The Evolution of Size

Through the ages, ships have evolved greatly in terms of size and design. We have put together this comparison chart to give you a general idea of how ships of old and new differ from eachother.

Great Western

Completed in 1838 for the Great Western Railway Co.
1,340 gross tons – 212 feet long.

Great Britain

Completed in 1845 for the Great Western Railway Co.
3,270 gross tons – 322 feet long.

Great Eastern

Completed in 1860 for the Great Steamship Co.
18,915 gross tons – 689 feet long.

City of Paris

Completed in 1889 for the Inman & International Line.
10,499 gross tons – 560 feet long.

Kaiser Wilhelm der Grosse

Completed in 1897 for Norddeutscher Lloyd.
14,349 gross tons – 655 feet long.


Completed in 1907 for the Cunard Line.
31,938 gross tons – 790 feet long.


Completed in 1911 for the White Star Line.
45,324 gross tons – 883 feet long.


Completed in 1922 for the White Star Line.
56,551 gross tons – 956 feet long.


Completed in 1929 for Norddeutscher Lloyd.
51,656 gross tons – 938 feet long.


Completed in 1935 for Compagnie Générale Transatlantique.
79,280 gross tons – 1,028 feet long.

Queen Mary

Completed in 1936 for the Cunard White Star Line.
81,235 gross tons – 1,018 feet long.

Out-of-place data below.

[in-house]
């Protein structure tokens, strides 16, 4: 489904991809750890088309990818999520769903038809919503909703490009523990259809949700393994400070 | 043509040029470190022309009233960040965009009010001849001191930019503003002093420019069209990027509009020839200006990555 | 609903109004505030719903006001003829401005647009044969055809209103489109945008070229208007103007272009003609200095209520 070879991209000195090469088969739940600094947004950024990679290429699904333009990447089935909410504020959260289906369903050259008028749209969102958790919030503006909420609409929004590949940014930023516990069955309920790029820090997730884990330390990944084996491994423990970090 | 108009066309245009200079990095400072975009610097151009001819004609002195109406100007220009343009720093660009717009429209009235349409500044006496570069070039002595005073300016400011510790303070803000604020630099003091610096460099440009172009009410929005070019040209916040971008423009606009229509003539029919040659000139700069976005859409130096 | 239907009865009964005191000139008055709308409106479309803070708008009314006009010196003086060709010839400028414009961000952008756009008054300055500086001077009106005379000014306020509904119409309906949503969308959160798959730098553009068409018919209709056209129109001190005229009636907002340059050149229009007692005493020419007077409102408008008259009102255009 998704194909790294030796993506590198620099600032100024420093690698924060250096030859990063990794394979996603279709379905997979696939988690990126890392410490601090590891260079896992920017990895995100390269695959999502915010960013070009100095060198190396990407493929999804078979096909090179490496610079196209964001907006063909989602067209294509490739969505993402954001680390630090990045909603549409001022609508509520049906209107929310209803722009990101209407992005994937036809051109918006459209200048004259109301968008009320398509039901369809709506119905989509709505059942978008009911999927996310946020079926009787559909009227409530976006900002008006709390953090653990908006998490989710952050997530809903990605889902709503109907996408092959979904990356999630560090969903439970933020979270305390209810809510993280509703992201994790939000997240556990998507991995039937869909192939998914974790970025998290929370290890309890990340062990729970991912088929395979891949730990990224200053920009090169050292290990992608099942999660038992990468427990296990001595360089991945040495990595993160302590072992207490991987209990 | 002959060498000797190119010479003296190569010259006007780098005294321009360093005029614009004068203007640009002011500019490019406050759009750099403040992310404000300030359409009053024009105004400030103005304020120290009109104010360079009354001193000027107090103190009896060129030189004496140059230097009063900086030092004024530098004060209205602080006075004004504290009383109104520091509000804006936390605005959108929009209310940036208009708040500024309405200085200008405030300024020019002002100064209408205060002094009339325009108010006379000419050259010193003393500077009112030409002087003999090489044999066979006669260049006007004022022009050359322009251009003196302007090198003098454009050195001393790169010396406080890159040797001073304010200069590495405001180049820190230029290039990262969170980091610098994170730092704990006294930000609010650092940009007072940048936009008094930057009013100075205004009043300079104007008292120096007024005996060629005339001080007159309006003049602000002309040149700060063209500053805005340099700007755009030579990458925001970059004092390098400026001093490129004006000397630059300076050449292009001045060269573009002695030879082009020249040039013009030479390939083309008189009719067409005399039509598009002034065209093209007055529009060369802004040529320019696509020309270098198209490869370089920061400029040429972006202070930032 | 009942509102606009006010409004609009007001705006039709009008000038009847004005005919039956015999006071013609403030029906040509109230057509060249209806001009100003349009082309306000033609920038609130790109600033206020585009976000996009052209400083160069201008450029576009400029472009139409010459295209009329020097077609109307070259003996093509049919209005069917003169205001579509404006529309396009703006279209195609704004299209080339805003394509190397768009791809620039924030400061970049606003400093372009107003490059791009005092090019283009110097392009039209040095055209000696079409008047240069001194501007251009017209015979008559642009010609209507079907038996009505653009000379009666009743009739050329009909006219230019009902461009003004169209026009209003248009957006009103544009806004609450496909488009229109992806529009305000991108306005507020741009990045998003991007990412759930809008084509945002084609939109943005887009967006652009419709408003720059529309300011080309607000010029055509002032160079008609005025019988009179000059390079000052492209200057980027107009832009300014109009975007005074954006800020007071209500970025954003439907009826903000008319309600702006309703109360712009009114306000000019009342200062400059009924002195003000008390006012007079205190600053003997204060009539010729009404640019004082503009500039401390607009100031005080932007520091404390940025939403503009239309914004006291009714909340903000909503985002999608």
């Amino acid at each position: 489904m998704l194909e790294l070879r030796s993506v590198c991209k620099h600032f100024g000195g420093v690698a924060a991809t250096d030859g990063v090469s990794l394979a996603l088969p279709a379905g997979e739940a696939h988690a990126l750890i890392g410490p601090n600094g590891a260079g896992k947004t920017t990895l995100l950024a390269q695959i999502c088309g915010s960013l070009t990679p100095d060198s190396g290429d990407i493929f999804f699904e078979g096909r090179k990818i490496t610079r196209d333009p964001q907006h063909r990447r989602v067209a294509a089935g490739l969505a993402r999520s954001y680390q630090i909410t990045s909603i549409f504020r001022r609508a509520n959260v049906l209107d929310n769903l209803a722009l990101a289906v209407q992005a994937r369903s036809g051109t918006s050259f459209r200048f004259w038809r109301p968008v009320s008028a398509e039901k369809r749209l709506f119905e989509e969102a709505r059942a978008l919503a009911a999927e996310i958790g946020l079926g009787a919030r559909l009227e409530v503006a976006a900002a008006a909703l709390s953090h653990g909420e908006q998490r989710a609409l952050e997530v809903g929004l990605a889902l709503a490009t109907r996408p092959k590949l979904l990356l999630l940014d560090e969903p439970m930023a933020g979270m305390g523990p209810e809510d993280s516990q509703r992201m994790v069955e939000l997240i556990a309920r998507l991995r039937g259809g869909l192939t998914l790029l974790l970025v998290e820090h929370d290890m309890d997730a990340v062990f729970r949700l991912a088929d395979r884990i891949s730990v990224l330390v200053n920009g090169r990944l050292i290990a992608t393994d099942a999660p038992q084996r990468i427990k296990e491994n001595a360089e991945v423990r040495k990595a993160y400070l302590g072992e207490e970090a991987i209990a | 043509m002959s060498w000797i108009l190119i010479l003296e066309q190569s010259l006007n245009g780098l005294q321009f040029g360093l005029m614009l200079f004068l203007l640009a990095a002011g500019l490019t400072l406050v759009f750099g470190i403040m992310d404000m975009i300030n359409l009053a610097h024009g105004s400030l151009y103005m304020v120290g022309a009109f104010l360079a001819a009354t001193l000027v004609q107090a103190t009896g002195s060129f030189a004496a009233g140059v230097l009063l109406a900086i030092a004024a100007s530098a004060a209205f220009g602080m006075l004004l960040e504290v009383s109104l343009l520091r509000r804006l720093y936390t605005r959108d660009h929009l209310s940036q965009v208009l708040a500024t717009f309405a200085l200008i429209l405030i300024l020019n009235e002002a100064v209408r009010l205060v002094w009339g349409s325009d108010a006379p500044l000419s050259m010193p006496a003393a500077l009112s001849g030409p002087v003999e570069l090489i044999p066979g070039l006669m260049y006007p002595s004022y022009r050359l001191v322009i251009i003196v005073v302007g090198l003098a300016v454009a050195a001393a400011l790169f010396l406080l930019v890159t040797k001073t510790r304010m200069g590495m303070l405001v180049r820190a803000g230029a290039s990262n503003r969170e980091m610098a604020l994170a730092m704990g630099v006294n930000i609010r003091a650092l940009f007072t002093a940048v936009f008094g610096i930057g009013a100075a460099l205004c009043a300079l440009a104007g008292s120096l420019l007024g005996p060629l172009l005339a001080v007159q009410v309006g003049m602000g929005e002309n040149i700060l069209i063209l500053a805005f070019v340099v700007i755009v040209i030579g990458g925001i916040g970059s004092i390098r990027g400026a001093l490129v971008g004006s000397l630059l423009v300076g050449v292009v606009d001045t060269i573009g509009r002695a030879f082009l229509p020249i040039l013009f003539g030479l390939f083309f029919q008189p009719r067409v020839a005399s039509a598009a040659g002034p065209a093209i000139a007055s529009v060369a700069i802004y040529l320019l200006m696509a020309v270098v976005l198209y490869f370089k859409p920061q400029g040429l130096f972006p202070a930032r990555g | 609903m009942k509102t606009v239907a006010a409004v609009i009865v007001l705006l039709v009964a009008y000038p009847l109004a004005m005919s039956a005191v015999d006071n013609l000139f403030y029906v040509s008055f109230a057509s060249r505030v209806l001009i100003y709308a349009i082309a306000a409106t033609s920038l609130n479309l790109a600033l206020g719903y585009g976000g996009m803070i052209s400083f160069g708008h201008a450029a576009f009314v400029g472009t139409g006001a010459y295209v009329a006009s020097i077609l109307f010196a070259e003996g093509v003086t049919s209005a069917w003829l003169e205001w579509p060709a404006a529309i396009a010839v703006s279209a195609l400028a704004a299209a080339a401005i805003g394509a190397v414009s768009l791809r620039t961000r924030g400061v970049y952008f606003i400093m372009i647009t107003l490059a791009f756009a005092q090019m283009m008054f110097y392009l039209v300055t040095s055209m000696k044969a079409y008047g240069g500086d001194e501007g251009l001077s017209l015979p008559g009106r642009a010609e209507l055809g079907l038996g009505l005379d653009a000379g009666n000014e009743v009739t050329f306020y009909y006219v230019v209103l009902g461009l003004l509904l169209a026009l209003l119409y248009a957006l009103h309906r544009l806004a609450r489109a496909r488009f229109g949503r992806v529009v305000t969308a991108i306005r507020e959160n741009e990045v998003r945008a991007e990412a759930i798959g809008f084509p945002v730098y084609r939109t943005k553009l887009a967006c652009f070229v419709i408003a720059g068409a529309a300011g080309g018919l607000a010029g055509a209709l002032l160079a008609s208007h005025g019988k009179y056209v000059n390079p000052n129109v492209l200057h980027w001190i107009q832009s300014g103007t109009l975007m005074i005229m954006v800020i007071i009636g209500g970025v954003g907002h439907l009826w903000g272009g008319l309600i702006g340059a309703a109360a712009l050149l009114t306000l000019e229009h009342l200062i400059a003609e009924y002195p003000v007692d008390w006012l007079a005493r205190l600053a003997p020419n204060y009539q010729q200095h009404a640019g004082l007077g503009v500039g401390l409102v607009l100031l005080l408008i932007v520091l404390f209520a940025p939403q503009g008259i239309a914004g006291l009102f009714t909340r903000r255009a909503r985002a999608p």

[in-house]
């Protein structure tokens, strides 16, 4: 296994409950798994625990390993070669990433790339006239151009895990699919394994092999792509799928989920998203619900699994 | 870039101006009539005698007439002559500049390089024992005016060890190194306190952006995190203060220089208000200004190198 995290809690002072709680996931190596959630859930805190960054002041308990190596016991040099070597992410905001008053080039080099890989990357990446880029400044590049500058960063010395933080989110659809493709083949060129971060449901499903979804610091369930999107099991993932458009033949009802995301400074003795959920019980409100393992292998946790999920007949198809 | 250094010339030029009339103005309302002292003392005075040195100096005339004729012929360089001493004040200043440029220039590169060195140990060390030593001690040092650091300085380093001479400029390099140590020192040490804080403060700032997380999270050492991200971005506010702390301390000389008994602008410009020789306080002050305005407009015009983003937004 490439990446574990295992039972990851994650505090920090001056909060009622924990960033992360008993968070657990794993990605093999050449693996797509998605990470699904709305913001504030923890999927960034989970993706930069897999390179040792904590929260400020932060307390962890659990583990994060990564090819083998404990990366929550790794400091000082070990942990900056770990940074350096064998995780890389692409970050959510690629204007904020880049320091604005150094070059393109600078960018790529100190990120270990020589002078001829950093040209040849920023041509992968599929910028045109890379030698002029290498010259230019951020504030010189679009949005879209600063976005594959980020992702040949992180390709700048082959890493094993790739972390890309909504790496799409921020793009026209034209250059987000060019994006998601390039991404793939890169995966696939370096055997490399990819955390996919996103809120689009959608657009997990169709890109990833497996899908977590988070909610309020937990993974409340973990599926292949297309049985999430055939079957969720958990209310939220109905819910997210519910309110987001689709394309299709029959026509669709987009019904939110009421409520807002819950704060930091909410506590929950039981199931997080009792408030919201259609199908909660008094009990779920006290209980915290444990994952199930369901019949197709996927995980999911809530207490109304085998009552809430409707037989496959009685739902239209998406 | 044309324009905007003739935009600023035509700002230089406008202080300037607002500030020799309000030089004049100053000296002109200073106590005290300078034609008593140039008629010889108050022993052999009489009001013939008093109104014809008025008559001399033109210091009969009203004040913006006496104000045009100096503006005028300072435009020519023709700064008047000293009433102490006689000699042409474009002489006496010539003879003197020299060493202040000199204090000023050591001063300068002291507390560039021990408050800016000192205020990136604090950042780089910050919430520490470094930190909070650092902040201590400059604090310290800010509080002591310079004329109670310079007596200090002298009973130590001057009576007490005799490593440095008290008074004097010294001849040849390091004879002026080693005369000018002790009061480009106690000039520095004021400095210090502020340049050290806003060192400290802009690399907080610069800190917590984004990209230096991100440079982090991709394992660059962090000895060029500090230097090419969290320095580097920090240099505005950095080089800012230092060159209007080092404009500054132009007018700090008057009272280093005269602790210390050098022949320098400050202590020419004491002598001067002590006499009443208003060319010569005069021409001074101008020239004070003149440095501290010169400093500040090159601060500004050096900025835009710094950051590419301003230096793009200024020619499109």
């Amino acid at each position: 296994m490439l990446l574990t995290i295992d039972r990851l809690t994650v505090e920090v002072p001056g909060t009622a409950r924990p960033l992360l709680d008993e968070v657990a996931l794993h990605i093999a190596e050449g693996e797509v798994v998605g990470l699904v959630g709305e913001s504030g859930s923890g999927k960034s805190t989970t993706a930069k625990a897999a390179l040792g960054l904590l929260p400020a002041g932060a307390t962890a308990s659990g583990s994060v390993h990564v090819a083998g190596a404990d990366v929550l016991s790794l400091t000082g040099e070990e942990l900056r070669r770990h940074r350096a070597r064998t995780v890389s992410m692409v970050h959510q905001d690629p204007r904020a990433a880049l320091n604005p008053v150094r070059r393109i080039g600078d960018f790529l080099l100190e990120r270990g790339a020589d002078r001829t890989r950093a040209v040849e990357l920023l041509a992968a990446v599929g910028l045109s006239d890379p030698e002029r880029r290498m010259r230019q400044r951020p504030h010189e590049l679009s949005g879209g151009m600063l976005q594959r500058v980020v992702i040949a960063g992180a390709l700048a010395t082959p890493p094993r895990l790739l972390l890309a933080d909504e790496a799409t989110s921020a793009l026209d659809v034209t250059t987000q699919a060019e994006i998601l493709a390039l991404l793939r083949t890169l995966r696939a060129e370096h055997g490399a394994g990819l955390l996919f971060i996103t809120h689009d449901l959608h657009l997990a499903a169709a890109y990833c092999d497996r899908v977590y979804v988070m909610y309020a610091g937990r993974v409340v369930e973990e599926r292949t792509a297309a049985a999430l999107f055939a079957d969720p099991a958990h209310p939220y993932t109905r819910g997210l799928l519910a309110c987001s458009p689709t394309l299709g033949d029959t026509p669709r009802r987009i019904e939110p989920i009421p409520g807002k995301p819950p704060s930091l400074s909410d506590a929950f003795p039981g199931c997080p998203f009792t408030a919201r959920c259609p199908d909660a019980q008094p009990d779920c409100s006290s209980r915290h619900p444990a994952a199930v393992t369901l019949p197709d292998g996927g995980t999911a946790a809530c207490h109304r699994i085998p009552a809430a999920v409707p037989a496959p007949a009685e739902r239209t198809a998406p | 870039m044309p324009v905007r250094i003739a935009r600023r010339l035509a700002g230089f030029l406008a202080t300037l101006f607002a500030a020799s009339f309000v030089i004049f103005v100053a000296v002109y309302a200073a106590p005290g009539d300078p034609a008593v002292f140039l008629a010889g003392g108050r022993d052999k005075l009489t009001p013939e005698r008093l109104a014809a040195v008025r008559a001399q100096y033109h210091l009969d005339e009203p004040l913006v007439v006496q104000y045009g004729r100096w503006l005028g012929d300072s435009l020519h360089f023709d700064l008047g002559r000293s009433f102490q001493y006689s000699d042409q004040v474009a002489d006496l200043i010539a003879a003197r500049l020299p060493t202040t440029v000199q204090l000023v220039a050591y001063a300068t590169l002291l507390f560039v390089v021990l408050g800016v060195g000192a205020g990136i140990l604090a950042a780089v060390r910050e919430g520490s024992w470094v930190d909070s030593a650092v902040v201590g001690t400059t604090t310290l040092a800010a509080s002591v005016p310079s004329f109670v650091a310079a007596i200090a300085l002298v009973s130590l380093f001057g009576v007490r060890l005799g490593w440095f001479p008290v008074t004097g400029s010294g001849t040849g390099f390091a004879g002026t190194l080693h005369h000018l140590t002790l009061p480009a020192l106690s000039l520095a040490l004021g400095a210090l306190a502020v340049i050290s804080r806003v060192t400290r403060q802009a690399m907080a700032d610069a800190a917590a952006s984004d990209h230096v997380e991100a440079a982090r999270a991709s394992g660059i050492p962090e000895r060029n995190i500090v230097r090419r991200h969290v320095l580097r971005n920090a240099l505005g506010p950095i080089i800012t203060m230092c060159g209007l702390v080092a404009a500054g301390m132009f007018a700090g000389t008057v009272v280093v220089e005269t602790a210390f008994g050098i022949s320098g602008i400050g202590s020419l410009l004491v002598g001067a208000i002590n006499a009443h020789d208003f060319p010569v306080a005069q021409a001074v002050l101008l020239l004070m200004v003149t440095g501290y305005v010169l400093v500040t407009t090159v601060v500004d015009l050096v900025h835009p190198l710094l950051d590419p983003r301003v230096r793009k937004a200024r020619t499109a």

United States

Completed in 1952 for the United States Lines.
53,329 gross tons – 990 feet long.


Completed in 1962 for Compagnie Générale Transatlantique.
66,348 gross tons – 1,035 feet long.

Voyager of the Seas

Completed in 1999 for the Royal Caribbean Cruise Lines.
137,276 gross tons – 1,019 feet long.

Queen Mary 2

Completed in 2004 for the Cunard Line.
148,528 gross tons – 1,132 feet long.

Independence of the Seas

Completed in 2008 for the Royal Caribbean Cruise Lines.
154,407 gross tons – 1,112 feet long.

Icon of the Seas

Completed in 2024 for the Royal Caribbean Cruise Lines.
248,663 gross tons – 1,197 feet long.

Leave a comment

Your email address will not be published. Required fields are marked *

This site uses Akismet to reduce spam. Learn how your comment data is processed.